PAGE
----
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Jurassic seas were swimming with strange life forms. Crinoids could have passed for extras in Little Shop of Horrors if it had an aquarium, and eerier still, these creatures without a brain somehow figured out how to attach themselves to pieces of driftood that functioned as rafts to carry them across ancient waters.
Crinoids are marine invertebrates related to starfish, sea urchins, sea cucumbers, and other things that could show up in your nightmares. Few of these echinoderms remain today. The extinct species Seirocrinus, otherwise known as the sea lily, floated across the open sea in colonies that thrived off a lifestyle that took them far and wide for up to 20 years, as new research has found. Fossils first unearthed in England revealed what looked to be crinoids attached to pieces of driftwood. Until now, it hasn’t been clear whether (or how long) the creatures held on.
“It's a case of survival,” Aaron Hunter, co-author of a study recently published in Royal Society Open Science, told SYFY WIRE. “The crinoid larvae need a hard surface and good supply of food to survive and grow. At the time these crinoids lived, the sea bed was effectively dead due to low oxygen. So over time this species radically adapted to this mode of life.”
180 million years ago, there was a shortage of oxygen on the seafloor, where crinoids and their surviving relatives would usually stay anchored. They are usually benthic—living at the bottom of the sea. However, these filter-feeders needed to escape a period of dysoxic conditions that basically made the bottom of the ocean a dead zone. It was then that the sea lilies took on a pseudoplanktonic (floating around freely but still attached to something) lifestyle by grabbing onto driftwood that took them to new sources of food and away from anything that would look at them as food.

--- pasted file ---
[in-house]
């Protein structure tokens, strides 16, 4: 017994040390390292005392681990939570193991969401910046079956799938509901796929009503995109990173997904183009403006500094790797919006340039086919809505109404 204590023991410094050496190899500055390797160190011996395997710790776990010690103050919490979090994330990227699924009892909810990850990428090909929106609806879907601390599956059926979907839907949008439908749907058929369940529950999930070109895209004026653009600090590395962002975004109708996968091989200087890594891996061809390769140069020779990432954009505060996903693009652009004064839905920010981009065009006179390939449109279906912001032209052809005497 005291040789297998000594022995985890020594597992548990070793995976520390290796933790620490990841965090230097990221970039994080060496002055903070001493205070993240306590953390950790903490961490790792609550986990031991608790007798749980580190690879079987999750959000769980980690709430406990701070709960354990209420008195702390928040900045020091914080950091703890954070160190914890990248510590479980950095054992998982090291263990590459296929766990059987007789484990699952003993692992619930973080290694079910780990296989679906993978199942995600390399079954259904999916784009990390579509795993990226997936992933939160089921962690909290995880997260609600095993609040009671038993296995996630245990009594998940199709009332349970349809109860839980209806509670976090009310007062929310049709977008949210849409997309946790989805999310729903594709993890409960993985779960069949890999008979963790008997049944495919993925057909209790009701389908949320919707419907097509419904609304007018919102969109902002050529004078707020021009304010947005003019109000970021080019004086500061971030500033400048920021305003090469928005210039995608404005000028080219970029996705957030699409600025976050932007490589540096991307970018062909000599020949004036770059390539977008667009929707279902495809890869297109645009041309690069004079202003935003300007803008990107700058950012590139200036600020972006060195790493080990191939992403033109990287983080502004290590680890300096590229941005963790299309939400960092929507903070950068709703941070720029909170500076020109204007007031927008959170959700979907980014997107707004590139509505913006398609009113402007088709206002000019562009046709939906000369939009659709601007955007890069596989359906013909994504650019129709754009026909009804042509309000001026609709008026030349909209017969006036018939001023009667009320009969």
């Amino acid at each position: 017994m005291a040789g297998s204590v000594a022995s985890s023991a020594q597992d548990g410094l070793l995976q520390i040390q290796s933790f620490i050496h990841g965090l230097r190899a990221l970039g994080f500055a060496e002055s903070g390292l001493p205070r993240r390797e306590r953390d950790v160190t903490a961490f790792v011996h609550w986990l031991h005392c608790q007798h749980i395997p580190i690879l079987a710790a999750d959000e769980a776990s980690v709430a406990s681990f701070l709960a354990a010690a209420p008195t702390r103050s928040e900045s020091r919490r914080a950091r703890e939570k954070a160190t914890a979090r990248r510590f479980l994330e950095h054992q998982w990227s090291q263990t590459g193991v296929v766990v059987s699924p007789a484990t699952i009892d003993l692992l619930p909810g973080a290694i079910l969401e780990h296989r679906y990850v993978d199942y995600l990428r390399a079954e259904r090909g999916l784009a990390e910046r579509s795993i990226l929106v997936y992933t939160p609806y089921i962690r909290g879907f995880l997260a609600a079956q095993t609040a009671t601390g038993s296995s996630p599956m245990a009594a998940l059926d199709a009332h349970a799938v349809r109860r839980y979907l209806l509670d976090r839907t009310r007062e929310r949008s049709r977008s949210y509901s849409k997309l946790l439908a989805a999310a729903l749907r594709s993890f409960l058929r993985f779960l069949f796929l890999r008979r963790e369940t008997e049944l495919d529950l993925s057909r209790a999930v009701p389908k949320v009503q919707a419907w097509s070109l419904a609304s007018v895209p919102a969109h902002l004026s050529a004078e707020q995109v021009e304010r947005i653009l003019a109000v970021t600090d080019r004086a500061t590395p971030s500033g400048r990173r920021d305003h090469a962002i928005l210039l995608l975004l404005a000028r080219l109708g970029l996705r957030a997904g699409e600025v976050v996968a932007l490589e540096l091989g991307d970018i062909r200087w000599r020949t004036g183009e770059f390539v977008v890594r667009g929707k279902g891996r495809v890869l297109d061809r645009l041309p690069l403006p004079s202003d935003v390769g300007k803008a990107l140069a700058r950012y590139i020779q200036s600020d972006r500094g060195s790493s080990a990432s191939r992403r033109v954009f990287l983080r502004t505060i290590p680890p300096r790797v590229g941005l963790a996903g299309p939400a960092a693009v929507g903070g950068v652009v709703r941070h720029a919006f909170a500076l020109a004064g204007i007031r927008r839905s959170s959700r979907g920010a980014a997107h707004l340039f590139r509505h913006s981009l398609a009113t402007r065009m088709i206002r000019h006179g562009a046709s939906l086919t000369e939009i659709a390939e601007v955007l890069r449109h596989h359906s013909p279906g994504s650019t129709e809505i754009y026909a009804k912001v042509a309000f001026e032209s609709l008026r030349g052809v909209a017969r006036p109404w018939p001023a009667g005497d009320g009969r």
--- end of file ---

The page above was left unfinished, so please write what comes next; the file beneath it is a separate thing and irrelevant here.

“Forming raft colonies took them away from predators on the sea bed and in shallow water areas,” said Hunter.
The colonies could number over a hundred crinoids, the only fossilized examples of the many passengers on a piece of driftwood that was probably already crowded with the ancestors of limpets and barnacles. They would strategically position themselves on the back end so they would not get the brunt of waves and currents. Hunter and his team used spatial point process analyses (SPPA) to see whether sea lilies would colonize the logs while they were afloat or whether their rafts had docked on something first before they came on board. Diffusion models compared small, medium, and large crinoid clusters to see how long the floating colonies survived.
“There are differences in the patterns of ecological and environmental distribution that tell us which has the greatest influence,” Hunter said of how he and his colleagues investigated the formation and longevity of these colonies on the largest known fossilized specimen.
Some descents of Seirocrinus still colonize on pieces of driftwood today, but those colonies usually won’t last over 6 years because the wood is often infested with bivalves (like shipworms) that burrow inside and make it more susceptible to sinking. These bivalves did not yet exist during the early Jurassic. Where the crinoids in the fossil colony were positioned told Hunter and his team how larvae could have spread out, under what environmental conditions they clung to the wood, and whether they were surrounded by ideal conditions to make it to adulthood. Which tree the driftwood fell from also had an impact on survival at sea.
“How long the colonies endured is due to the type of wood (most likely a conifer) and the lack of boring bivalves that evolved after the Jurassic that tend to destroy wood on these rafts today as well as on wooden ships,” said Hunter.
Just think—crinoids somehow sensed where they had the best chance of staying alive, sought it out, rode the waves, and did it all without a brain.